Thursday, September 17, 2009

Taiwan Prepares for Live-Fire Exercise



Taiwan Prepares for Live-Fire Exercise


Taiwan will stage the field training exercise (FTX) portion of its annual Han Kuang 23 (Han Glory) war games May 15-17, the Ministry of National Defense said May 8.

The command post exercise (CPX) portion — a computer simulation — was held April 16-20 at Hengshan Command Center, with the U.S. military observer delegation led by Dennis Blair, a retired U.S. Navy admiral.

U.S. military officials attached to the de facto U.S. embassy here, the American Institute of Taiwan (AIT), will attend the FTX. AIT officials regularly attend Taiwan military exercises and play a role in meeting Taiwan’s defense procurement needs and as consultants on defense issues.

Though Han Kuang is the largest annual exercise, the military holds numerous training programs throughout the year. These include two mobilization exercises, two nuclear-biological exercises and 11 multiservice exercises.

The Ministry of National Defense said in a statement that the exercises have undergone serious re-evaluation.

“In order to ensure national defense by enhancing overall combat capability and readiness, relevant training program workshops were held since late August 2006, on all levels in all forces, gathering comprehensive opinion and suggestion, concerning existing obstacles and proposed solutions. The ultimate aim is to elevate overall combativeness nationwide,” it said.

The result has been a change in the way Taiwan conducts military exercises.

“The main direction for exercises and maneuvers in 2007 will be an intensified ‘military zones’ battle command system: by effectively synthesizing tri-forces, with live ammunition and actual combat training,” the statement said.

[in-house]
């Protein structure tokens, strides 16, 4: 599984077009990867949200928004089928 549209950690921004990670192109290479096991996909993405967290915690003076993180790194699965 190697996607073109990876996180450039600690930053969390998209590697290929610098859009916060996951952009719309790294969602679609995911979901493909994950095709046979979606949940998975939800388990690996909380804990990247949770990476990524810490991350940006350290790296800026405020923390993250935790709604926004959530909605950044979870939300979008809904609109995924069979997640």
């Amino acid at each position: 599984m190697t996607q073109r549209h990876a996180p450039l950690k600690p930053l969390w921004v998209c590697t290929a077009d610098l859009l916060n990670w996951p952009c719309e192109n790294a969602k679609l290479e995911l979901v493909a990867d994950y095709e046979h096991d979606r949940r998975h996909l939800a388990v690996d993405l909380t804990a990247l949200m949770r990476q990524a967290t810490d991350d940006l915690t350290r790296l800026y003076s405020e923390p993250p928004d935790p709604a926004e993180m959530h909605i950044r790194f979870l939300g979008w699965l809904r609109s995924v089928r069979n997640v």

A ministry officer said, “The result of this evaluation has been to divide the Han Kuang 23 into 10 separate exercises over a four-day period rather than a one-day period. This will allow the public to better judge our training. It will also help demonstrate the military’s ability to defend the country and demonstrate that Taiwan’s military modernization, training and teamwork are par one.”

This year, the FTX is divided into 10 different exercises, with media attention focused on three primary exercises: an Air Force highway demonstration, an anti-amphibious warfare exercise and an anti-airborne exercise, the ministry statement said.

On May 15, the Taiwan Air Force will practice emergency landings in Chang-hua County. Two F-16 fighters, two Mirage 2000s and two Indigenous Defense Fighters will use a freeway as an alternative landing strip on the assumption that airbase runways will be destroyed by Chinese missile attacks. This is not the first time the Air Force has practiced on highways. In 2004, two Mirage-2000E fighters landed for the first time on a highway, refueled, loaded ammunition and took off again.

The cause for concern is China’s deployment of 800 to 900 Dong Feng (East Wind) short-range ballistic missiles. The Taiwanese military expects to lose most of its airbases within a short time after a conflict erupts. Taiwan has some rapid runway repair equipment, including the Folded Fiberglass Mat Rapid Runway Repair system purchased in 2002 for $43 million. However, most here believe that a multiwave saturation missile attack would destroy the airbases within a short time.

The second part of the exercise will begin on May 16 with a joint intercept operation on Taiwan’s east coast. This is an anti-amphibious landing exercise designed to inhibit Chinese forces from securing a beach landing and is part of every Han Kuang exercise. China has been beefing up its amphibious warfare capabilities, but most analysts agree that it still lacks the numbers and training to successfully invade Taiwan.

The third part of the exercise will be an anti-airborne and “heliborne” operation in Hsinchu County on May 17. This exercise will demonstrate Taiwan’s preparedness in handling an airborne assault from China’s 44th and 45th Airborne divisions. The heliborne portion will demonstrate Taiwan’s rapid-reaction capabilities, supported by the 601st Aviation Brigade.

Taiwan has AH-1W Super Cobra, OH-58D Kiowa, CH-47SD Chinook transport helicopters and aging UH-1H helicopters. Taiwan is looking at an upgrade program with Bell Helicopter to extend the life of the UH-1Hs.